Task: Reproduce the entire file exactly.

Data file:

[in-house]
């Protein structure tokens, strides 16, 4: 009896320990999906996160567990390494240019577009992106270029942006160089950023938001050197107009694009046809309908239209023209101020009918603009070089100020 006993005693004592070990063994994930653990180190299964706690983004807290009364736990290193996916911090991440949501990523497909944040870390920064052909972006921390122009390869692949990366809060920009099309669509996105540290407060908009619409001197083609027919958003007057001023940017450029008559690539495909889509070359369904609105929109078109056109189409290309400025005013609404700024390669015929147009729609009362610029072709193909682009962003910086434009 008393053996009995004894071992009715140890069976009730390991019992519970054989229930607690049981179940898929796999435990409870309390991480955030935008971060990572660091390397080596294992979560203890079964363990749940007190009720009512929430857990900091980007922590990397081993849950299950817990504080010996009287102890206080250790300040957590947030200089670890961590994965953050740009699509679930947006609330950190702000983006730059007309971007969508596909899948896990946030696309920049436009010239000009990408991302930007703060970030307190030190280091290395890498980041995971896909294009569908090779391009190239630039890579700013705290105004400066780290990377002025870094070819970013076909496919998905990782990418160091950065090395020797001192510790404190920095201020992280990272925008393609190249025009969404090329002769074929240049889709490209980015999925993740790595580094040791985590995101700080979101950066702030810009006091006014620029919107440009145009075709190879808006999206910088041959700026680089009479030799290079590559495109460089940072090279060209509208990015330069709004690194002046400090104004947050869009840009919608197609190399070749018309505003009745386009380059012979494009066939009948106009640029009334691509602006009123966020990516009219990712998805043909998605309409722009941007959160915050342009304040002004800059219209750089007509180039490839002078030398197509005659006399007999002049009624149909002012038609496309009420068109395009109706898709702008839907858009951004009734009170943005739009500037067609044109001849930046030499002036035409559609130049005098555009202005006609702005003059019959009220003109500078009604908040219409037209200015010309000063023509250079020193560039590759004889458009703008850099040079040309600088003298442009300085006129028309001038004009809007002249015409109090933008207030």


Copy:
[in-house]
């Protein structure tokens, strides 16, 4: 009896320990999906996160567990390494240019577009992106270029942006160089950023938001050197107009694009046809309908239209023209101020009918603009070089100020 006993005693004592070990063994994930653990180190299964706690983004807290009364736990290193996916911090991440949501990523497909944040870390920064052909972006921390122009390869692949990366809060920009099309669509996105540290407060908009619409001197083609027919958003007057001023940017450029008559690539495909889509070359369904609105929109078109056109189409290309400025005013609404700024390669015929147009729609009362610029072709193909682009962003910086434009 008393053996009995004894071992009715140890069976009730390991019992519970054989229930607690049981179940898929796999435990409870309390991480955030935008971060990572660091390397080596294992979560203890079964363990749940007190009720009512929430857990900091980007922590990397081993849950299950817990504080010996009287102890206080250790300040957590947030200089670890961590994965953050740009699509679930947006609330950190702000983006730059007309971007969508596909899948896990946030696309920049436009010239000009990408991302930007703060970030307190030190280091290395890498980041995971896909294009569908090779391009190239630039890579700013705290105004400066780290990377002025870094070819970013076909496919998905990782990418160091950065090395020797001192510790404190920095201020992280990272925008393609190249025009969404090329002769074929240049889709490209980015999925993740790595580094040791985590995101700080979101950066702030810009006091006014620029919107440009145009075709190879808006999206910088041959700026680089009479030799290079590559495109460089940072090279060209509208990015330069709004690194002046400090104004947050869009840009919608197609190399070749018309505003009745386009380059012979494009066939009948106009640029009334691509602006009123966020990516009219990712998805043909998605309409722009941007959160915050342009304040002004800059219209750089007509180039490839002078030398197509005659006399007999002049009624149909002012038609496309009420068109395009109706898709702008839907858009951004009734009170943005739009500037067609044109001849930046030499002036035409559609130049005098555009202005006609702005003059019959009220003109500078009604908040219409037209200015010309000063023509250079020193560039590759004889458009703008850099040079040309600088003298442009300085006129028309001038004009809007002249015409109090933008207030």